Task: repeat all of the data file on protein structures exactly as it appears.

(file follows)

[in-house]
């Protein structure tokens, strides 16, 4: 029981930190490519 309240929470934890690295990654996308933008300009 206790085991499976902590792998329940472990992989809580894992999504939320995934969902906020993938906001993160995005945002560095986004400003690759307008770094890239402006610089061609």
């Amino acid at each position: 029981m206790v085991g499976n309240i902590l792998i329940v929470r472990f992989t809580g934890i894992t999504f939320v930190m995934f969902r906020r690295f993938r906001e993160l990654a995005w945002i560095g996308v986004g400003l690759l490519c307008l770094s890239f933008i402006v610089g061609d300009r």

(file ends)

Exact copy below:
[in-house]
């Protein structure tokens, strides 16, 4: 029981930190490519 309240929470934890690295990654996308933008300009 206790085991499976902590792998329940472990992989809580894992999504939320995934969902906020993938906001993160995005945002560095986004400003690759307008770094890239402006610089061609």
């Amino acid at each position: 029981m206790v085991g499976n309240i902590l792998i329940v929470r472990f992989t809580g934890i894992t999504f939320v930190m995934f969902r906020r690295f993938r906001e993160l990654a995005w945002i560095g996308v986004g400003l690759l490519c307008l770094s890239f933008i402006v610089g061609d300009r």